Town putting underpass job out to tender

The town immediately will tender out the Portage Avenue underpass rehabilitation project after approving a report from Operations and Facilities manager Doug Brown at Monday night’s council meeting.
But whether the job actually takes place this summer still remains to be seen.
Brown stressed going ahead with the project depends entirely on whether the town’s application to the Canada-Ontario Rural Infrastructure Fund (COMRIF) goes through.
After having discussions with Coun. Tannis Drysdale and Fort Frances CAO Mark McCaig, who met with Public Infrastructure Renewal minister David Caplan last month, Brown noted COMRIF received 350 applications for funding this year, totalling $1.3 billion in all.
But COMRIF is a five-year program where only $900 million was allocated. “Thus it appears a substantial shortfall in funding exists,” said Brown.
Fort Frances is slated to hear back on the funding by April 10—the same time as every other COMRIF applicant. At this time, the town will know if COMRIF will pay for two-thirds of the project, which has been estimated to cost $1.7 million.
In that case, the town would have to foot its share of the bill—roughly $562,000 (funding for the underpass work already has been factored into the 2005 capital budget).
Brown noted the tender should go out now because not only will it establish exact costs for the rehabilitation work, but the town should receive better pricing if tendering takes place prior to all COMRIF recipients doing so at once.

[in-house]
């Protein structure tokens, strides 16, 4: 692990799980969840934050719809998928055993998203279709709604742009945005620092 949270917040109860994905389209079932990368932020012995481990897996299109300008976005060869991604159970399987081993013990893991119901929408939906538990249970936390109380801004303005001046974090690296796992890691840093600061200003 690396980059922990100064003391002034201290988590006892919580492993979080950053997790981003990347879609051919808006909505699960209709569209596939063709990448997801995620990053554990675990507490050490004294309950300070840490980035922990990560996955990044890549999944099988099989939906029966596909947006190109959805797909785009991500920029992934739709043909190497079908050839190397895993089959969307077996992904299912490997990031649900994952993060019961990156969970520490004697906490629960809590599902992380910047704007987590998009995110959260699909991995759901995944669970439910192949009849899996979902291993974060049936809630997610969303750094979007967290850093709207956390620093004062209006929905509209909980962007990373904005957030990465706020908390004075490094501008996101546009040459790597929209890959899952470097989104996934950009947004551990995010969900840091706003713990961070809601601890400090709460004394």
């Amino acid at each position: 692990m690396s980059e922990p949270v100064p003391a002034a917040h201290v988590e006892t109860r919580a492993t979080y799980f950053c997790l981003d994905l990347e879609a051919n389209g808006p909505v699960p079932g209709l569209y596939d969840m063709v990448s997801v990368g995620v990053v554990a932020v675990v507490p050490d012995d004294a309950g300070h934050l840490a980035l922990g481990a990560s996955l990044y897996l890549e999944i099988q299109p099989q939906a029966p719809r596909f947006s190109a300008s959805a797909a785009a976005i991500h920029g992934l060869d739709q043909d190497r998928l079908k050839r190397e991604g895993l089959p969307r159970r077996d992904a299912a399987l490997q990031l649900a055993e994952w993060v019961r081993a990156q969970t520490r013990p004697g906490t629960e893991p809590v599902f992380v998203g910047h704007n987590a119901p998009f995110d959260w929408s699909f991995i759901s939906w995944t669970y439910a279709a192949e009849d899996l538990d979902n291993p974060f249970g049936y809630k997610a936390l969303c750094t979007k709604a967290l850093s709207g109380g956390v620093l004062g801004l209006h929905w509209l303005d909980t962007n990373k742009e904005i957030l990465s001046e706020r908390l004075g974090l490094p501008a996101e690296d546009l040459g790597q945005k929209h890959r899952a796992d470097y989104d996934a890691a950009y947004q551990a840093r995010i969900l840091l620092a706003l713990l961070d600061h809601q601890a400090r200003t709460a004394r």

As well, if the COMRIF application is unsuccessful this year, the tender results could be used to apply to the program in the future.
The request for proposals will contain a clause notifying contractors that the project hinges on the success of the COMRIF grant, so that if the COMRIF funding doesn’t come through, the contractor would know ahead of time.
If the COMRIF funding goes through, and a suitable contractor is found and approved for the job, the town would like to get the project started by May 1, noted Brown.
As previously reported, one lane of traffic will be open at all time during the underpass work, and at no time should residents be forced to take alternate north-south routes, such as McIrvine Road or the emergency crossing at Victoria Avenue.
The work on the underpass will be done in two phases—the west side first, then the east side—and should take about 16 weeks to complete.
The project will consist of replacing 180 metres of concrete from Third Street East to Fifth Street East, putting in new retaining walls, as well as a new sidewalk and handrail on the west side of the street.
The work also will include modifications to the railway abutment structures (installation of soil anchors), putting up new chain link fences, and upgrading to the storm sewer system (pump house and piping).
The existing roadway also will be reinforced and modified, with a view towards having an alternate truck route to the north sometime down the road.